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image: Dissection via Paintbrush

Dissection via Paintbrush

By | October 31, 2013

An artist uses latex body paint to bring anatomical structures to life.

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image: It’s in the Genes

It’s in the Genes

By | October 24, 2013

Researchers find strong correlations between the composition of the human microbiome and genetic variation in immune-related pathways.

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image: Drug Widens Immunity to Flu

Drug Widens Immunity to Flu

By | October 20, 2013

An immune suppressive drug can unexpectedly help immunized mice fight off many strains of flu.

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image: Einstein’s Brilliant Connections

Einstein’s Brilliant Connections

By | October 7, 2013

Remarkably thick connections between Albert Einstein's left and right brain hemispheres offer one possible explanation of his intelligence.

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image: Another Super Shrew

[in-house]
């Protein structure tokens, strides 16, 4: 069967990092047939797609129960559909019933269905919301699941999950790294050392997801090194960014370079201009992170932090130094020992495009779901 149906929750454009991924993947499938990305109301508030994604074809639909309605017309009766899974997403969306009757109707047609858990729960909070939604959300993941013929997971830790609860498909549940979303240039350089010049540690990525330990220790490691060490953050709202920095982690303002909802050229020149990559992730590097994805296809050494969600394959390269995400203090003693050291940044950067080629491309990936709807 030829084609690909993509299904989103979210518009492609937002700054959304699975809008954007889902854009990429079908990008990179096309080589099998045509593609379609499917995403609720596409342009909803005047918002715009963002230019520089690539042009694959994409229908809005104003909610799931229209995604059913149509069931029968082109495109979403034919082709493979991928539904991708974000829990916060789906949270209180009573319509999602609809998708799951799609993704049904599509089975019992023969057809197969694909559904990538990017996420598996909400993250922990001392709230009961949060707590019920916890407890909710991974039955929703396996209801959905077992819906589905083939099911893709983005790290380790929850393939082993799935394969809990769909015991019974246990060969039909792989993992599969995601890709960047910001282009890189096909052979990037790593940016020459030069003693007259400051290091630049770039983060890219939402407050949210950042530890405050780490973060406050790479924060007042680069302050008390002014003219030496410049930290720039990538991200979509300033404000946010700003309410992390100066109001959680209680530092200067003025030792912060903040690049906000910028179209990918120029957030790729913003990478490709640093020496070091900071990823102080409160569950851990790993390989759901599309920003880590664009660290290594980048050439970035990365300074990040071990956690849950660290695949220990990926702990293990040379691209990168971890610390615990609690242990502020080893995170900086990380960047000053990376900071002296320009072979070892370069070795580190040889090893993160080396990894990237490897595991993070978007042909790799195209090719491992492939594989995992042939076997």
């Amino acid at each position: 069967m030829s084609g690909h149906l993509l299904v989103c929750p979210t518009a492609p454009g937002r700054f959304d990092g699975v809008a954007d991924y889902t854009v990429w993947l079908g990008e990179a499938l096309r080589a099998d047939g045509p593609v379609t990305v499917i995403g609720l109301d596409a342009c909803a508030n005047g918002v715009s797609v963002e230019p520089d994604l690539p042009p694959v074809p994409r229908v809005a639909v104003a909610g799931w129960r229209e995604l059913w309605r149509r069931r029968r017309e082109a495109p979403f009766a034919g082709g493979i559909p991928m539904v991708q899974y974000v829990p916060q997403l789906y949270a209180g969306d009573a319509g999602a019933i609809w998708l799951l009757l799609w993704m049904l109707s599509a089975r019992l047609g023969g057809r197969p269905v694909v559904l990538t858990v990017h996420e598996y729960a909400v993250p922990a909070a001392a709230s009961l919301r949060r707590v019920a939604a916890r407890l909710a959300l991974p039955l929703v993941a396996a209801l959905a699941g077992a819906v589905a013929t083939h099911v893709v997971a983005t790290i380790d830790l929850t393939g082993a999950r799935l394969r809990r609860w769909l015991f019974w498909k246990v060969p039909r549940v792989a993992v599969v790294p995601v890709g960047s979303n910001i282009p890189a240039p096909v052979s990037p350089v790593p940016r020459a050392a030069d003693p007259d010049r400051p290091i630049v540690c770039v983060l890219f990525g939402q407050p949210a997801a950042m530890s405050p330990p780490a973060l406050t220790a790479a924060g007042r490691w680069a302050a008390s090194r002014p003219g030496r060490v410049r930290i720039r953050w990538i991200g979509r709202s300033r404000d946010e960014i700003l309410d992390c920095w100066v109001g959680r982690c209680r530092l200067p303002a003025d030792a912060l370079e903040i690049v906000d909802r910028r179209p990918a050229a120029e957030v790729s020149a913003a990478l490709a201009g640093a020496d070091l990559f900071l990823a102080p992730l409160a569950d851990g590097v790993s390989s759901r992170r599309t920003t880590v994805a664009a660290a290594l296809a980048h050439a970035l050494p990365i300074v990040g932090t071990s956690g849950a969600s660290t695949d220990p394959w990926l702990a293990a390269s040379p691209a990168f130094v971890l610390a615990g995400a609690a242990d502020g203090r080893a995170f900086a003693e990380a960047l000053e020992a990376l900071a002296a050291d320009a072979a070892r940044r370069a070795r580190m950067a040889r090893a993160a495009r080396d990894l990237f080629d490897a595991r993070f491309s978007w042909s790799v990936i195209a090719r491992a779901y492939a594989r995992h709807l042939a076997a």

Another Super Shrew

By | July 24, 2013

A newly discovered sister species to the hero shrew shares its spine of steel, hinting at the evolution and function of the super-strong anatomical structure.

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image: Week in Review, July 8–12

Week in Review, July 8–12

By | July 12, 2013

Editor accused of fraud leaves post; the good and the bad of gut microbiota; bacterial gene shuffle; legal restrictions hamper illicit drug research; antibodies and autism

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image: Side-Chain Theory, circa 1900

Side-Chain Theory, circa 1900

By | July 1, 2013

Paul Ehrlich came up with an explanation for cellular interactions based on receptors, earning a Nobel Prize and the title "Father of Modern Immunology"—only to have his theory forgotten.

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image: Week in Review, June 17–21

Week in Review, June 17–21

By | June 21, 2013

On the gene patent decision; a high-res human brain model; bats’ influence on moths mating calls; toxicants threaten brain health; platelet-driven immunity

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image: Platelets Help Tackle Bacteria

Platelets Help Tackle Bacteria

By | June 16, 2013

The cell fragments play a role in the body’s first line of defense against bacterial infection, helping white blood cells grab blood-borne bacteria in the liver.

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Malaria parasites transmitted via mosquitoes elicit a more effective immune response and cause less severe infection than those directly injected into red blood cells.

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